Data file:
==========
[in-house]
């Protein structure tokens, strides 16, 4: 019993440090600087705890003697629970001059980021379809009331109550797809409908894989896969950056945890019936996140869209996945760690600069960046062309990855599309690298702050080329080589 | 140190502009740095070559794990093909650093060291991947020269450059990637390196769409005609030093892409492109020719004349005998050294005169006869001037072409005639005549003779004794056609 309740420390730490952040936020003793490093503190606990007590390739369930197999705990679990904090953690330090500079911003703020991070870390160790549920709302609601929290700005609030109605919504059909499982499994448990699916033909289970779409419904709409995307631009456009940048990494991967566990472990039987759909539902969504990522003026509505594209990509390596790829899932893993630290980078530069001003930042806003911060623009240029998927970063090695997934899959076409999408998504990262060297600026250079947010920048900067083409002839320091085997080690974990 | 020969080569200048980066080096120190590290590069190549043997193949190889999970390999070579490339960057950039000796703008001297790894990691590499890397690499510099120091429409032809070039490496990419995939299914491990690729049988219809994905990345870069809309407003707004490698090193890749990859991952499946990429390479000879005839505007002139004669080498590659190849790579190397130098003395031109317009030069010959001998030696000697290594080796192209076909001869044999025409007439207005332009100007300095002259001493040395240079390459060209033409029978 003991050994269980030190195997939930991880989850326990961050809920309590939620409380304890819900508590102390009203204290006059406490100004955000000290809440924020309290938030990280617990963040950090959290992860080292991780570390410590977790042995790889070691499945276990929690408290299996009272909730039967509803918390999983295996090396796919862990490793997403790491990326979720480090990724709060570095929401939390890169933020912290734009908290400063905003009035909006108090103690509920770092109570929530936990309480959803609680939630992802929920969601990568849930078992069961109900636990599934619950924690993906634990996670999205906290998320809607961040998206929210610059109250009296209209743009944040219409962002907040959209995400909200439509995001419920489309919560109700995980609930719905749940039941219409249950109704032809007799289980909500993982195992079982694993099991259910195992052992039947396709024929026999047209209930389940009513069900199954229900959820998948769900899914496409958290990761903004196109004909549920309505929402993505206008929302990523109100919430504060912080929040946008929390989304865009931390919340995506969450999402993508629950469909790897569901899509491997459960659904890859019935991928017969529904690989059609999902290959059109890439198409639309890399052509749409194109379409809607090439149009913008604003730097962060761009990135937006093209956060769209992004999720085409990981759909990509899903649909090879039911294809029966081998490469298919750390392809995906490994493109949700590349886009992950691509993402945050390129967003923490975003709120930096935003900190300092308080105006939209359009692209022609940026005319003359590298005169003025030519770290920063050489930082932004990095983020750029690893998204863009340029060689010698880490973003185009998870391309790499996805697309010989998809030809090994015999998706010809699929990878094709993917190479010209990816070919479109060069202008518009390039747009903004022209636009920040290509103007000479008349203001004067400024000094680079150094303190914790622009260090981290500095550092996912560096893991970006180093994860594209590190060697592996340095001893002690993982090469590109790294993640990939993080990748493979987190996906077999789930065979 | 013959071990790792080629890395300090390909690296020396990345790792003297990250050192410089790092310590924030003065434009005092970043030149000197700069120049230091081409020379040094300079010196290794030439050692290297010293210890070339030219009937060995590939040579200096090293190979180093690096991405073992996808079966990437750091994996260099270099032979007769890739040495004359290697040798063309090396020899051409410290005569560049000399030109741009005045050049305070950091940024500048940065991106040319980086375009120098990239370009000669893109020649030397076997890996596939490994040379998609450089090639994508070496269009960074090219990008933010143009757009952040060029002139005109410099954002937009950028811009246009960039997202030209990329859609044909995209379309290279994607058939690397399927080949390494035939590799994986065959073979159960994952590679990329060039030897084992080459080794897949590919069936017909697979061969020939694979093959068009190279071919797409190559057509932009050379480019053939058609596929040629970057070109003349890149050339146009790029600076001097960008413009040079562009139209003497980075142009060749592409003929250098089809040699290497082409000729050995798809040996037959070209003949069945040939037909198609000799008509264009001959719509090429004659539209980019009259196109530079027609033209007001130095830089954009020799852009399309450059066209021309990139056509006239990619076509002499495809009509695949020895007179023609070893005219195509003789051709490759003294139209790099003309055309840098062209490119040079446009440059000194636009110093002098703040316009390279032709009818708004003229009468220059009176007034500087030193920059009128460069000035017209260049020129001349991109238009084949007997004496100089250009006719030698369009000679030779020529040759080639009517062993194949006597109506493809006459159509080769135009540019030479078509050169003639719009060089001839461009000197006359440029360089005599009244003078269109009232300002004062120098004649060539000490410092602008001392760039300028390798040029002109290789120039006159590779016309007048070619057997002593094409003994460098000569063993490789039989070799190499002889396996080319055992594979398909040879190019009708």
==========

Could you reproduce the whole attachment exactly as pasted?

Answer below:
[in-house]
């Protein structure tokens, strides 16, 4: 019993440090600087705890003697629970001059980021379809009331109550797809409908894989896969950056945890019936996140869209996945760690600069960046062309990855599309690298702050080329080589 | 140190502009740095070559794990093909650093060291991947020269450059990637390196769409005609030093892409492109020719004349005998050294005169006869001037072409005639005549003779004794056609 309740420390730490952040936020003793490093503190606990007590390739369930197999705990679990904090953690330090500079911003703020991070870390160790549920709302609601929290700005609030109605919504059909499982499994448990699916033909289970779409419904709409995307631009456009940048990494991967566990472990039987759909539902969504990522003026509505594209990509390596790829899932893993630290980078530069001003930042806003911060623009240029998927970063090695997934899959076409999408998504990262060297600026250079947010920048900067083409002839320091085997080690974990 | 020969080569200048980066080096120190590290590069190549043997193949190889999970390999070579490339960057950039000796703008001297790894990691590499890397690499510099120091429409032809070039490496990419995939299914491990690729049988219809994905990345870069809309407003707004490698090193890749990859991952499946990429390479000879005839505007002139004669080498590659190849790579190397130098003395031109317009030069010959001998030696000697290594080796192209076909001869044999025409007439207005332009100007300095002259001493040395240079390459060209033409029978 003991050994269980030190195997939930991880989850326990961050809920309590939620409380304890819900508590102390009203204290006059406490100004955000000290809440924020309290938030990280617990963040950090959290992860080292991780570390410590977790042995790889070691499945276990929690408290299996009272909730039967509803918390999983295996090396796919862990490793997403790491990326979720480090990724709060570095929401939390890169933020912290734009908290400063905003009035909006108090103690509920770092109570929530936990309480959803609680939630992802929920969601990568849930078992069961109900636990599934619950924690993906634990996670999205906290998320809607961040998206929210610059109250009296209209743009944040219409962002907040959209995400909200439509995001419920489309919560109700995980609930719905749940039941219409249950109704032809007799289980909500993982195992079982694993099991259910195992052992039947396709024929026999047209209930389940009513069900199954229900959820998948769900899914496409958290990761903004196109004909549920309505929402993505206008929302990523109100919430504060912080929040946008929390989304865009931390919340995506969450999402993508629950469909790897569901899509491997459960659904890859019935991928017969529904690989059609999902290959059109890439198409639309890399052509749409194109379409809607090439149009913008604003730097962060761009990135937006093209956060769209992004999720085409990981759909990509899903649909090879039911294809029966081998490469298919750390392809995906490994493109949700590349886009992950691509993402945050390129967003923490975003709120930096935003900190300092308080105006939209359009692209022609940026005319003359590298005169003025030519770290920063050489930082932004990095983020750029690893998204863009340029060689010698880490973003185009998870391309790499996805697309010989998809030809090994015999998706010809699929990878094709993917190479010209990816070919479109060069202008518009390039747009903004022209636009920040290509103007000479008349203001004067400024000094680079150094303190914790622009260090981290500095550092996912560096893991970006180093994860594209590190060697592996340095001893002690993982090469590109790294993640990939993080990748493979987190996906077999789930065979 | 013959071990790792080629890395300090390909690296020396990345790792003297990250050192410089790092310590924030003065434009005092970043030149000197700069120049230091081409020379040094300079010196290794030439050692290297010293210890070339030219009937060995590939040579200096090293190979180093690096991405073992996808079966990437750091994996260099270099032979007769890739040495004359290697040798063309090396020899051409410290005569560049000399030109741009005045050049305070950091940024500048940065991106040319980086375009120098990239370009000669893109020649030397076997890996596939490994040379998609450089090639994508070496269009960074090219990008933010143009757009952040060029002139005109410099954002937009950028811009246009960039997202030209990329859609044909995209379309290279994607058939690397399927080949390494035939590799994986065959073979159960994952590679990329060039030897084992080459080794897949590919069936017909697979061969020939694979093959068009190279071919797409190559057509932009050379480019053939058609596929040629970057070109003349890149050339146009790029600076001097960008413009040079562009139209003497980075142009060749592409003929250098089809040699290497082409000729050995798809040996037959070209003949069945040939037909198609000799008509264009001959719509090429004659539209980019009259196109530079027609033209007001130095830089954009020799852009399309450059066209021309990139056509006239990619076509002499495809009509695949020895007179023609070893005219195509003789051709490759003294139209790099003309055309840098062209490119040079446009440059000194636009110093002098703040316009390279032709009818708004003229009468220059009176007034500087030193920059009128460069000035017209260049020129001349991109238009084949007997004496100089250009006719030698369009000679030779020529040759080639009517062993194949006597109506493809006459159509080769135009540019030479078509050169003639719009060089001839461009000197006359440029360089005599009244003078269109009232300002004062120098004649060539000490410092602008001392760039300028390798040029002109290789120039006159590779016309007048070619057997002593094409003994460098000569063993490789039989070799190499002889396996080319055992594979398909040879190019009708």